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The Importance of Diversification

The Importance of Diversification

The Importance of Diversification

Santri Alat - The Importance of Diversification - Diversification is the process of spreading investments across different asset classes, industries, and geographic regions to reduce the overall risk of an investment portfolio. The idea is that by holding a variety of investments, the poor performance of any one investment potentially can be offset by the better performance of another, leading to a more consistent overall return. Diversification thus aims to include assets that are not highly correlated with one another.

Most investment professionals agree that, although it does not guarantee against loss, diversification is the most important component of reaching long-range financial goals while minimizing risk. Here, we look at why this is true and how to accomplish diversification in your portfolio.

“Don’t put all of your eggs in one basket!” You’ve probably heard that over and over again throughout your life…and when it comes to investing, it is very true. Diversification is the key to successful investing. All successful investors build portfolios that are widely diversified, and you should too!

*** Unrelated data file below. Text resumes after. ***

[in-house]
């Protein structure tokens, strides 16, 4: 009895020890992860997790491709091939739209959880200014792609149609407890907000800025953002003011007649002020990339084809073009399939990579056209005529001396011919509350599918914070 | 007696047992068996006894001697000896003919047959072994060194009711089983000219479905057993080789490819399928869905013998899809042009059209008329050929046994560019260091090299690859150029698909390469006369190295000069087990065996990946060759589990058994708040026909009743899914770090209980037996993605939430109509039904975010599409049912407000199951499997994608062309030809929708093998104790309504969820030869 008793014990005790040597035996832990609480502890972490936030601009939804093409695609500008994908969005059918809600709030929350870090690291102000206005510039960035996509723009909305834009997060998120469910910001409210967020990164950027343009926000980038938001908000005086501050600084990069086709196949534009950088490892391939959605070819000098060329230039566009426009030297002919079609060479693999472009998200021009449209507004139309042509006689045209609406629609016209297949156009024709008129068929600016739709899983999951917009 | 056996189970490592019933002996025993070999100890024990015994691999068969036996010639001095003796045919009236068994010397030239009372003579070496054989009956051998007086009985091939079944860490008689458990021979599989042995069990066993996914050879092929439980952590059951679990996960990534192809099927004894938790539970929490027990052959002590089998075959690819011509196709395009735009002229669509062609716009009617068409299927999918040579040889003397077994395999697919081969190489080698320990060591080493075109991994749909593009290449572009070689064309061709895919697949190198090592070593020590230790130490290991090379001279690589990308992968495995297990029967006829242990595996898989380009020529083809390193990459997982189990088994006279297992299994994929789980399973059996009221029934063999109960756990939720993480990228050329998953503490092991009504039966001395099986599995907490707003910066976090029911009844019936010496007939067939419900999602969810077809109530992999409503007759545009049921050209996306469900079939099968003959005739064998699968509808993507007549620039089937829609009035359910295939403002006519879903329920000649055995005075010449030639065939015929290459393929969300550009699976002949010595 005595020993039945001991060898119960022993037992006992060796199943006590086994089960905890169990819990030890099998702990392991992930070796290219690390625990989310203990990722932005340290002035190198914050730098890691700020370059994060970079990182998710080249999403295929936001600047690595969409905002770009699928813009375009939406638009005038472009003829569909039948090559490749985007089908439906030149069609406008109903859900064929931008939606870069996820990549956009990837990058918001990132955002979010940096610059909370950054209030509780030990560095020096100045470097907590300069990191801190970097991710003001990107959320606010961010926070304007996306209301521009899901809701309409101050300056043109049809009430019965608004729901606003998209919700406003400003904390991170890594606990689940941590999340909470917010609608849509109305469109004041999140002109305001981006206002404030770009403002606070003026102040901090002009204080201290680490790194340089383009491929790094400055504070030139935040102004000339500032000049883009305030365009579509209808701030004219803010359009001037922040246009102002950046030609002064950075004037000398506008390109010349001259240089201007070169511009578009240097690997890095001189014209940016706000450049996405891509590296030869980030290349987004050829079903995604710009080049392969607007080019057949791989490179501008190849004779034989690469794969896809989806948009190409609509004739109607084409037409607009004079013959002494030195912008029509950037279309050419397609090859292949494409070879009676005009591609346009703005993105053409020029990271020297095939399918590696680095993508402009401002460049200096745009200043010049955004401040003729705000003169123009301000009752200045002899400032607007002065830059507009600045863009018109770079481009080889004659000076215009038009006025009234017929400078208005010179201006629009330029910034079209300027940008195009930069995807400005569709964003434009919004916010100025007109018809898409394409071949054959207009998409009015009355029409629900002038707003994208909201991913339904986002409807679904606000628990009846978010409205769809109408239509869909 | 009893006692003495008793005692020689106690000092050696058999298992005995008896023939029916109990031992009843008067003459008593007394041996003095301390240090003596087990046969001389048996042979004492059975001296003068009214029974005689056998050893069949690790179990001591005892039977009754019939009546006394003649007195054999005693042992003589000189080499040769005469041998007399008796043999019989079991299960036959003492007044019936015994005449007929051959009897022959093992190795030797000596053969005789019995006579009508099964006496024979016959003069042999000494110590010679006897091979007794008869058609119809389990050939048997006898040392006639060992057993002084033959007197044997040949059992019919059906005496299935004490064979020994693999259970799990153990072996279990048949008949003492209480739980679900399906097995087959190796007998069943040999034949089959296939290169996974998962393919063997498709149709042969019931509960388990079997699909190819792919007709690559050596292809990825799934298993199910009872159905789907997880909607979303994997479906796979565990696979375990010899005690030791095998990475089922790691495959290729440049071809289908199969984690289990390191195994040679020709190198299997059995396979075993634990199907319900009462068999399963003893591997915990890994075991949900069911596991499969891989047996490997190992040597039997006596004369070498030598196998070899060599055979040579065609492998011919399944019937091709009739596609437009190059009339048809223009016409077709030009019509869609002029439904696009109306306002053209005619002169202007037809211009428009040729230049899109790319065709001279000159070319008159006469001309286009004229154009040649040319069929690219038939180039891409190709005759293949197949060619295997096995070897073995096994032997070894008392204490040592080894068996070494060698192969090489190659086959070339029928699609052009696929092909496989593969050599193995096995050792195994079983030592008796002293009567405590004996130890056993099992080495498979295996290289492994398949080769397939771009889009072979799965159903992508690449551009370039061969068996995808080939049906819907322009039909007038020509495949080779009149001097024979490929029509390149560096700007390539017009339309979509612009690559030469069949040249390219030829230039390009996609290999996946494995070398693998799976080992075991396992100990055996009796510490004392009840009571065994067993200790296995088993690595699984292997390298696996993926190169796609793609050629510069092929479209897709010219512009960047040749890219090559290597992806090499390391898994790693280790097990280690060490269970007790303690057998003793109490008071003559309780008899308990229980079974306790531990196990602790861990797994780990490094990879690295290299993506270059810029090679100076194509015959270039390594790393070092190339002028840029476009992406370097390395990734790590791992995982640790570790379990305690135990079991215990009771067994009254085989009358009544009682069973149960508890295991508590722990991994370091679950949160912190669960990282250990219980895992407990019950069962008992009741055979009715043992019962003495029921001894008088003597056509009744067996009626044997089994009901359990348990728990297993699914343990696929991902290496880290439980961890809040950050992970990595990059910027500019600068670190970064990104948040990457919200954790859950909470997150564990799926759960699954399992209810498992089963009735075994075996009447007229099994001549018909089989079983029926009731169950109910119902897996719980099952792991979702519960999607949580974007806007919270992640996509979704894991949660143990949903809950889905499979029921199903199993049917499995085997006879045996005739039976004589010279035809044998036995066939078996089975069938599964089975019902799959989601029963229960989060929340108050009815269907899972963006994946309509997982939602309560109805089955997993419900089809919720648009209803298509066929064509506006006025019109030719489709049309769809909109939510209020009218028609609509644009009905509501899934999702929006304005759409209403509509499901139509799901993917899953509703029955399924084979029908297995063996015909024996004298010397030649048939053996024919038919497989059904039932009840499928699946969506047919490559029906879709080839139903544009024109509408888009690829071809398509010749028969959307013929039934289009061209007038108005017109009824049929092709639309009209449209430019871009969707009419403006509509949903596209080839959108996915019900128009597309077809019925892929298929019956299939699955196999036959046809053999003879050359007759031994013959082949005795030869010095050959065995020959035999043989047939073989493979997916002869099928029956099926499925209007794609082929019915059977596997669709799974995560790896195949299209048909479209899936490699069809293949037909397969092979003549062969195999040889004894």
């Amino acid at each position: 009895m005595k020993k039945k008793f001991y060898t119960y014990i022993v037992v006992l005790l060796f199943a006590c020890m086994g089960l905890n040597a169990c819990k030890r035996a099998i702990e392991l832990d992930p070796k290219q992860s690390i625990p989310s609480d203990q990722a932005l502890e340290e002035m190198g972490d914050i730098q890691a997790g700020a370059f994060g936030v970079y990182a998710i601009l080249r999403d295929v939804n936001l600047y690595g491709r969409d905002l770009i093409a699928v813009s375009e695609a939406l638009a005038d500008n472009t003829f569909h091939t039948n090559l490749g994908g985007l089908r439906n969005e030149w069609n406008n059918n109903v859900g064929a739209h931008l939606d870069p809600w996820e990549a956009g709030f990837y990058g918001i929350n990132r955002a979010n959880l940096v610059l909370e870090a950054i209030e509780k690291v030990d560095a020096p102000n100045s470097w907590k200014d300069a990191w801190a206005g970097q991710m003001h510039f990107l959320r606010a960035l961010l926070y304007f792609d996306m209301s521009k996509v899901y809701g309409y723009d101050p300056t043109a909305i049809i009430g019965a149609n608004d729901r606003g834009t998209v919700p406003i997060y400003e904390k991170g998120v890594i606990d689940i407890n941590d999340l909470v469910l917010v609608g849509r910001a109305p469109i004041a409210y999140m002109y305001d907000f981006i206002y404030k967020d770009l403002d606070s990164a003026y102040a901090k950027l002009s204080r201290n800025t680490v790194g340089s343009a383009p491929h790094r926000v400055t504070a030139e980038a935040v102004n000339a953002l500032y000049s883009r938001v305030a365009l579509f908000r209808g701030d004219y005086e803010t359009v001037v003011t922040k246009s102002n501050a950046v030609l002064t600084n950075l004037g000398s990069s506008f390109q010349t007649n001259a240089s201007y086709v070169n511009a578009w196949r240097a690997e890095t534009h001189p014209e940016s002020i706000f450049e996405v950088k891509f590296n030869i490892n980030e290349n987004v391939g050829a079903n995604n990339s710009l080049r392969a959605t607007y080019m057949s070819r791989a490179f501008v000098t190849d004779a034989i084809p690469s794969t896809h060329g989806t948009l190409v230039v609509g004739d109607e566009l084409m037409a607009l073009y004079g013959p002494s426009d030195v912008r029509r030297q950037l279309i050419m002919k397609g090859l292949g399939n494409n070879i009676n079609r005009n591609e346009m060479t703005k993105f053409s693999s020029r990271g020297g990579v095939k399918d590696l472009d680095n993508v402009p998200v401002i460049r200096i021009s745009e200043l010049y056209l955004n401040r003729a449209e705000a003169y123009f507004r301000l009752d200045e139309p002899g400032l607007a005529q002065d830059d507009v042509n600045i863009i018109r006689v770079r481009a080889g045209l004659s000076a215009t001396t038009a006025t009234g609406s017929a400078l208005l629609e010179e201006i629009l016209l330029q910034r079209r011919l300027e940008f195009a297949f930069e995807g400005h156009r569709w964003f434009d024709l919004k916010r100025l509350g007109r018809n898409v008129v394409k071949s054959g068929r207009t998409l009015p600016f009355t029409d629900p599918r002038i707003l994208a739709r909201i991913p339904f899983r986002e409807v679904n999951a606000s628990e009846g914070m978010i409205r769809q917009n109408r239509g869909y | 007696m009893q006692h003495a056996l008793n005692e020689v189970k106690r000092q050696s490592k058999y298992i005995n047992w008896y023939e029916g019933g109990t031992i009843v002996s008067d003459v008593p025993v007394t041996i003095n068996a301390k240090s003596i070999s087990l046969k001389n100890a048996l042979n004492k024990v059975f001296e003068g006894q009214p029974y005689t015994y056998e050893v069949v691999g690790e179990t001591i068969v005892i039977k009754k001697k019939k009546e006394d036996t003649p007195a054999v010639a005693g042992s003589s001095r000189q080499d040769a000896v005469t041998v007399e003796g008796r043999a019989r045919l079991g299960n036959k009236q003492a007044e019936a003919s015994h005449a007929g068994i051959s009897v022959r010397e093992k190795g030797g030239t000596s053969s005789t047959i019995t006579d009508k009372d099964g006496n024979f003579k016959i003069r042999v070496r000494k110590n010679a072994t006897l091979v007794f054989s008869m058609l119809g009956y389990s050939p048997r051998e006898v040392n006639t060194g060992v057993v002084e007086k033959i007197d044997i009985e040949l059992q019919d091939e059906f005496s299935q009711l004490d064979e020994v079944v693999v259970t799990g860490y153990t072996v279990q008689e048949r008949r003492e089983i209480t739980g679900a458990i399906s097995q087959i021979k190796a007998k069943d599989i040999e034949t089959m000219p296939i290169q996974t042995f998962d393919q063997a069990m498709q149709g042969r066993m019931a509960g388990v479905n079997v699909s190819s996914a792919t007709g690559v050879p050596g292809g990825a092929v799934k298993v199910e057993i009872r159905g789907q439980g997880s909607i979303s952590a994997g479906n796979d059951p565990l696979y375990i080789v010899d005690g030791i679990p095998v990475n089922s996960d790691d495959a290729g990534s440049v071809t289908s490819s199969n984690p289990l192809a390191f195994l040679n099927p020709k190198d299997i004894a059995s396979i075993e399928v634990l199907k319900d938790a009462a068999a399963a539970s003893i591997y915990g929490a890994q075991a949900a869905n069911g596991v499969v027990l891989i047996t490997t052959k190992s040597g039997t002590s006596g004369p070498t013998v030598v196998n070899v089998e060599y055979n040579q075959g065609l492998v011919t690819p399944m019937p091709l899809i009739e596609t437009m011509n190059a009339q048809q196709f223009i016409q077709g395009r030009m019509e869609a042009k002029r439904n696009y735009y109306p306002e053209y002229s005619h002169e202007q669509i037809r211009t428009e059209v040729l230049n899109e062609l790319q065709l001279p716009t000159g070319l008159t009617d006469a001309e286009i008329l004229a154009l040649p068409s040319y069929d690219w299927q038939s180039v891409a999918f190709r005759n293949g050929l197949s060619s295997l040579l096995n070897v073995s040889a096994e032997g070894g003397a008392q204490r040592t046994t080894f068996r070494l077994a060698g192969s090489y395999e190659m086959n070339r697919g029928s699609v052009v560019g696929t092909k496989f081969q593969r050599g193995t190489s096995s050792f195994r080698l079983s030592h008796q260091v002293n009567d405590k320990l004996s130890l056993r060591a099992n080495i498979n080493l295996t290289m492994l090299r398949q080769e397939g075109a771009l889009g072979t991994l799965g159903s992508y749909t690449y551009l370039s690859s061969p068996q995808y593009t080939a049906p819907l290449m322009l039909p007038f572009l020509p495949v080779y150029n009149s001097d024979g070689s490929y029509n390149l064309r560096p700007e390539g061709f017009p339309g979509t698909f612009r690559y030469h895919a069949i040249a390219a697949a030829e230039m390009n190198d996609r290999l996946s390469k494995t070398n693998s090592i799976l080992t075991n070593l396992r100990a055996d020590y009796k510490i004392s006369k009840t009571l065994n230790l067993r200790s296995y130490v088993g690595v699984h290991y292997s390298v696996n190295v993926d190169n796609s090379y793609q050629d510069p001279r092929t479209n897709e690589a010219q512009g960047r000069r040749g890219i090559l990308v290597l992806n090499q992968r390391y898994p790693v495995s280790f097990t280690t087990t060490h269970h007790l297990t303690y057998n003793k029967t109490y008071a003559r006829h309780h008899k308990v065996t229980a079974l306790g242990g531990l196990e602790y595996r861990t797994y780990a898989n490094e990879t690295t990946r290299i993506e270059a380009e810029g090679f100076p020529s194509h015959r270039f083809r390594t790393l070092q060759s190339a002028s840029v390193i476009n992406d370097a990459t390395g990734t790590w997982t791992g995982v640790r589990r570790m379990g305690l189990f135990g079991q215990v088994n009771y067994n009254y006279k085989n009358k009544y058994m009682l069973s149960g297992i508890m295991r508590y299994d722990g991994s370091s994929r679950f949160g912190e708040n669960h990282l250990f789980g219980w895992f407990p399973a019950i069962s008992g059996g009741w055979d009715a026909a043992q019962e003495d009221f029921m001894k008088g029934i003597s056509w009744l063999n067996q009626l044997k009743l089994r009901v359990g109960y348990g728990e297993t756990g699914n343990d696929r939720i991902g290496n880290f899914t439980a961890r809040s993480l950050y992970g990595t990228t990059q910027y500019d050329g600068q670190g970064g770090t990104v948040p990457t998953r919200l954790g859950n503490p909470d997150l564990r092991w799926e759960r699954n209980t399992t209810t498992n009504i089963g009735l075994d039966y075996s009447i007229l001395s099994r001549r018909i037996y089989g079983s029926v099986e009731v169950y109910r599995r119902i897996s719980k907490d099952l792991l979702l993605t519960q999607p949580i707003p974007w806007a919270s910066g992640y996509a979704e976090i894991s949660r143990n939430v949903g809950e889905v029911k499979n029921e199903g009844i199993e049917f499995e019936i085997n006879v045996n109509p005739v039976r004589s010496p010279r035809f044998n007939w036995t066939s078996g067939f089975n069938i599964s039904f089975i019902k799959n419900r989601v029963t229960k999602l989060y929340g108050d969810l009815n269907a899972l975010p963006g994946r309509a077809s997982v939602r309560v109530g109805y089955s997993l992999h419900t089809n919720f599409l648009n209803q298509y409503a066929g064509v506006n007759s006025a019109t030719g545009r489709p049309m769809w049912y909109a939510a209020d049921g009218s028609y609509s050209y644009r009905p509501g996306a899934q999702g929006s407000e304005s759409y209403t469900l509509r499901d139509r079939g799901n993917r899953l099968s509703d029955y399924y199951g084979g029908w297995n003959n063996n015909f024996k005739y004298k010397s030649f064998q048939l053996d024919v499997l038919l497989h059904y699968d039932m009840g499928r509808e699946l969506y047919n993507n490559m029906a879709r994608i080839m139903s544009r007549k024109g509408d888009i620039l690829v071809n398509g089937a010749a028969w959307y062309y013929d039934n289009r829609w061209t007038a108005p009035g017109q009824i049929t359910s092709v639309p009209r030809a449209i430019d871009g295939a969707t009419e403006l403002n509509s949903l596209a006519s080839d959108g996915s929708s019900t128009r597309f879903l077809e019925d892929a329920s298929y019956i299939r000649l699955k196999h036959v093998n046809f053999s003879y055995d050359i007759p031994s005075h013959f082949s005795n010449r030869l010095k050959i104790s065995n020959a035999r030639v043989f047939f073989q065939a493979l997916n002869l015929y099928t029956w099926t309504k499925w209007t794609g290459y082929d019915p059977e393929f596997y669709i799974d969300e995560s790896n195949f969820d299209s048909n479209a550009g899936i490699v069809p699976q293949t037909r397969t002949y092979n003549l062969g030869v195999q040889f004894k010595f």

Diversifying your investments might include purchasing various stocks in many different industries. It may include purchasing bonds, investing in money market accounts, or even in some real property. The key is to invest in several different areas – not just one.

Over time, research has shown that investors who have diversified portfolios usually see more consistent and stable returns on their investments than those who just invest in one thing. By investing in several different markets, you will actually be at less risk also.

For instance, if you have invested all of your money in one stock, and that stock takes a significant plunge, you will most likely find that you have lost all of your money. On the other hand, if you have invested in ten different stocks, and nine are doing well while one plunges, you are still in reasonably good shape.

A good diversification will usually include stocks, bonds, real property, and cash. It may take time to diversify your portfolio. Depending on how much you have to initially invest, you may have to start with one type of investment, and invest in other areas as time goes by.